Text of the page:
[Sidebar] The Worcester Phoenix
August 27 - September 3, 1999

[Movie Reviews]

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A Dog of Flanders

Orphaned at birth and living with his poor but loving grandfather, young Nello (played by Jesse James, then Jeremy James Kissner) finds solace in his drawings and, as he pursues his dream of becoming a famous artist, discovers the true power of beauty and love. Sounds like the recipe for a timeless family film -- which this could have been had director Kevin Brodie not crammed it so full of cheese and sap that he squeezed out all the charm. Brodie's version, the fifth telling of this tale based on a book of the same name, tries to echo the days of simpler storytelling but ends up recycling the worst parts of the films of yesteryear. Churches glow when little boys fall asleep in them, action scenes take place in painfully slow motion (yes, voices suddenly go baritone), and the grins are glued on. The talents of Jack Warden and Jon Voight are wasted in the company of kids who haven't yet learned which facial expression goes with which emotion -- not to mention being buried under an unintelligent script. (It's safe to assume the phrase "Hey, cut it out!" was not common in early-19th-century Antwerp.) For patronizing and boring adults and children alike, this dog should be put to sleep.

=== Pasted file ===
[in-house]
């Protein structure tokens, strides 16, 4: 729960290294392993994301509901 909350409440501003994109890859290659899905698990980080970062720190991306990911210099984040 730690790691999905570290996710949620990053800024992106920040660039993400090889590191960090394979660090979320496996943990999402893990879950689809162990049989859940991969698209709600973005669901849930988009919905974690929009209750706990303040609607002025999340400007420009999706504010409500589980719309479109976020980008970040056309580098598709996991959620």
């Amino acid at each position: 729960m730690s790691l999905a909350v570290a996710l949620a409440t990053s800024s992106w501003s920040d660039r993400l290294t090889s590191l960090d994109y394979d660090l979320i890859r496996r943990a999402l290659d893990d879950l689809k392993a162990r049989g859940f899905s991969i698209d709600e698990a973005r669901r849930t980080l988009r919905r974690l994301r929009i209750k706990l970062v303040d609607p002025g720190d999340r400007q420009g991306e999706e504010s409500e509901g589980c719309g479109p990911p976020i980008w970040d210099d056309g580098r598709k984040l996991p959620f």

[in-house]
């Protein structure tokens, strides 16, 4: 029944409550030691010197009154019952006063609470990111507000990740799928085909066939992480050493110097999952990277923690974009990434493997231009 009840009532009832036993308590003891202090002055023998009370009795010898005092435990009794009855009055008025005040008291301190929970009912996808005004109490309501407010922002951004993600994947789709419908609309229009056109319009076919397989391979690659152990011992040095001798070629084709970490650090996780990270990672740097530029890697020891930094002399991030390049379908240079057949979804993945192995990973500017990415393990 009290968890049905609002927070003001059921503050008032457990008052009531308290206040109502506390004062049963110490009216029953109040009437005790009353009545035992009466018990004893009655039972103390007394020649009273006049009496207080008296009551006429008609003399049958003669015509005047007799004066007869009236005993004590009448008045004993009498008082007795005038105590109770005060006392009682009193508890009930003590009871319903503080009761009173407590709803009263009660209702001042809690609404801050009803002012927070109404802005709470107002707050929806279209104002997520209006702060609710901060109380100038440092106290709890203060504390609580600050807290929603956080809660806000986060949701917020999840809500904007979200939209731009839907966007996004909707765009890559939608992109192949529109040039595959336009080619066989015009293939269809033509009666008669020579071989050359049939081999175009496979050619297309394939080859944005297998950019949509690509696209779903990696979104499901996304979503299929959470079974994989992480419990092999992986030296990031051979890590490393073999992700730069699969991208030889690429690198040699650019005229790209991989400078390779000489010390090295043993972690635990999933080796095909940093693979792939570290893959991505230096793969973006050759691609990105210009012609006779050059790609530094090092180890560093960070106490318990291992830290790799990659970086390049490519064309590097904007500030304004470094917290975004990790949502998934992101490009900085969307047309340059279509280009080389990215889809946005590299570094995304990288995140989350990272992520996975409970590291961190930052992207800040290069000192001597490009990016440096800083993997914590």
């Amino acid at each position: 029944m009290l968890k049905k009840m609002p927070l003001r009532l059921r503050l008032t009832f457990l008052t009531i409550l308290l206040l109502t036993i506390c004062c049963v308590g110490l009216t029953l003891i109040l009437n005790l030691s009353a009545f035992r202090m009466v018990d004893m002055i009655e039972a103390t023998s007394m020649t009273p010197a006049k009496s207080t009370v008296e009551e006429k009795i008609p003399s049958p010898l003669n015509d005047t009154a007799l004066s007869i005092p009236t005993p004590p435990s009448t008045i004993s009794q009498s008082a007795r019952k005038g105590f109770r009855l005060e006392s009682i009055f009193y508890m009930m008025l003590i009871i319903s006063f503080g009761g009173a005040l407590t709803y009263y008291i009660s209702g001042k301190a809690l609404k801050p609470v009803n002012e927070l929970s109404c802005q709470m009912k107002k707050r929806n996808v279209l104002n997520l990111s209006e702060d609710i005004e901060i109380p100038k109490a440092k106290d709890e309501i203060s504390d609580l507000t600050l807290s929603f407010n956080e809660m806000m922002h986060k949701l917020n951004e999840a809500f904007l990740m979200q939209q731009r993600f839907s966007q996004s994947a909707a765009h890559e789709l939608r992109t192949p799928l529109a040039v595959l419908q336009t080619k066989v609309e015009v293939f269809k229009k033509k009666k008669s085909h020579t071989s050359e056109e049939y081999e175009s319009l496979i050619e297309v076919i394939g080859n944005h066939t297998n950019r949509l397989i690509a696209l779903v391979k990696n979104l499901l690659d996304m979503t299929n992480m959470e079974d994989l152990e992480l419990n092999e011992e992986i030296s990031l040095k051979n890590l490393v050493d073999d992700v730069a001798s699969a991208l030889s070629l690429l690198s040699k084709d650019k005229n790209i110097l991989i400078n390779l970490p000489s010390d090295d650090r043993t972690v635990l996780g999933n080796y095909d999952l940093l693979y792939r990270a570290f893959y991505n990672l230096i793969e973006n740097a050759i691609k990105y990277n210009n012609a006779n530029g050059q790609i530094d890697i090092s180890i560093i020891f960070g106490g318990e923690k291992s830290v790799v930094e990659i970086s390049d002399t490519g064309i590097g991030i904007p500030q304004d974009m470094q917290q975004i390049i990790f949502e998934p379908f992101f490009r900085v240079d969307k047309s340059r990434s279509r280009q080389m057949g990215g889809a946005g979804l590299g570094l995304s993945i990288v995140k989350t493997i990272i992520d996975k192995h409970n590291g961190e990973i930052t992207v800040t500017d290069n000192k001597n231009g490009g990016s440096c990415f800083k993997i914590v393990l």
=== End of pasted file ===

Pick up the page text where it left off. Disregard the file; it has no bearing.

-- Jumana Farouky
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